A fascinating read is Donald Dewey's "The Tenth Man" (Carol and Graf Publishers, ($15.95, 416 pages, paperback). The author of seventeen books, Dewey turns his attention to the long lasting love/hate affair between baseball teams and players and their fans.  Carefully researched and written with a fan's attention to detail - "The Tenth Man" is an important contribution to baseball history.

"The Baseball Anthology" by Joseph Wallace (Abrams, $19.95, 304 pages, 200 illustrations) is a book that  - if you missed the first time around - grab this paperback beauty. In words and pictures as its sub-title proclaims we have 125 years of stories, poems, articles, photographs, drawings, interviews, cartoons and other memorabilia. And not a loser in the bunch!

For those into baseball and into coffee table books there is "A Team for the Ages" by Robert W. Cohen (Lyons Press, $24.95, 291 pages). Cohen teamed with J. Michael Johnson, an artist and illustrator, to put out this opus focused on baseball's all-time, all-star team. You might argue with some of the choices here for "best," but the book overall is well worth the price of admission.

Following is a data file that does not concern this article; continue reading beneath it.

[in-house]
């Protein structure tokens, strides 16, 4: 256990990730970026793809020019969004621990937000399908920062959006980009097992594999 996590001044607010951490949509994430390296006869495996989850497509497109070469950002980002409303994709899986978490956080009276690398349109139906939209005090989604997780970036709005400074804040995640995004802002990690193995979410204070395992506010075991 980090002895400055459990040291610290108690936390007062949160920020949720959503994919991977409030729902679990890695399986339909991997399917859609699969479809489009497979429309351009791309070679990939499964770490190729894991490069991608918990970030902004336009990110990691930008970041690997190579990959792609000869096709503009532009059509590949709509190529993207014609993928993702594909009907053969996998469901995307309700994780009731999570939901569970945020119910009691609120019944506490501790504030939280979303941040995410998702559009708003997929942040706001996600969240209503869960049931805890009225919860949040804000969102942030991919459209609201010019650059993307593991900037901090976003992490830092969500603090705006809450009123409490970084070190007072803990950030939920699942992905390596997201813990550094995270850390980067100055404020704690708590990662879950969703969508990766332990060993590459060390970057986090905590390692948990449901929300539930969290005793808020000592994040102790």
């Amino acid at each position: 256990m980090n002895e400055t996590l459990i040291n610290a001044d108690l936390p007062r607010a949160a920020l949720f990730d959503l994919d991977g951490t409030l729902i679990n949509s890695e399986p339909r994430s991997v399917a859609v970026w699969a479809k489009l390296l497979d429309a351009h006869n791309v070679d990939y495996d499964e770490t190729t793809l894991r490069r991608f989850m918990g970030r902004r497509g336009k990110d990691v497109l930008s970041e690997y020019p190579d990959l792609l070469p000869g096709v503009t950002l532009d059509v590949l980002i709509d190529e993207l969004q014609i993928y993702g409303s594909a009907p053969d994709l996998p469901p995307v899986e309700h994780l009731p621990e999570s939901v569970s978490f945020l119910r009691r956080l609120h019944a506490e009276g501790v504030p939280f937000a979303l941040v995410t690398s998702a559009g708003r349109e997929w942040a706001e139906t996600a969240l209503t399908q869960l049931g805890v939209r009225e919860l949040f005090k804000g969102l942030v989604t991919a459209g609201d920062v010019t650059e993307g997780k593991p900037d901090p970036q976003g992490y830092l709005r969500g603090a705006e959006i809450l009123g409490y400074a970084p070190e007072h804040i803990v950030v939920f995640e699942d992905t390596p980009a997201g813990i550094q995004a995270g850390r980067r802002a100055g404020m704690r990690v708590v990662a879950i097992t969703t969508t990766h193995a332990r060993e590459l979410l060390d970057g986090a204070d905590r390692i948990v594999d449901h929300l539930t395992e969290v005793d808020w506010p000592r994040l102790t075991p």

And finally, there is "September Swoon" by William C. Kashatus (Penn State Press, 258 pages) about the 1964 Phillies who seemed headed to post-season play but folded. Sound Phillies familiar? The book is also about racial integration, an era, the antics of Richie Allen and is a terrific read.


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You can reach Harvey Frommer at:   

Email:  harvey.frommer@Dartmouth.EDU 

About the Author:

Harvey Frommer is in his  38th year of writing books. A noted oral historian and sports journalist, the author of 42 sports books including the classics: "New York City Baseball,1947-1957" and "Shoeless Joe and Ragtime Baseball," his acclaimed REMEMBERING YANKEE STADIUM was published in 2008 and his REMEMBERING FENWAY PARK: AN ORAL AND NARRATIVE HISTORY OF THE HOME OF RED SOX NATION was published to acclaim in 2011.  The prolific Frommer is at work on When It Was Just a Game, An Oral History on Super Bowel One. 

His work has appeared in the New York Times, Los Angeles Times, Washington Post, New York Daily News, Newsday, USA Today, Men's Heath, The Sporting News, among other publications.

FROMMER SPORTSNET (syndicated) reaches a readership in the millions and is housed on Internet search engines for extended periods of time.
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Dr. Frommer is the Official Book Reviewer of Travel-Watch. 
*Autographed copies of Frommer books are available .

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Harvey Frommer along with his wife, Myrna Katz  Frommer are the authors of five critically acclaimed oral/cultural histories, professors at Dartmouth  College, and travel writers who specialize in cultural history, food, wine, and Jewish history and heritage in the United States, Europe, and the Caribbean. 

This Article is Copyright 1995 - 2014 by Harvey Frommer.  All rights reserved worldwide.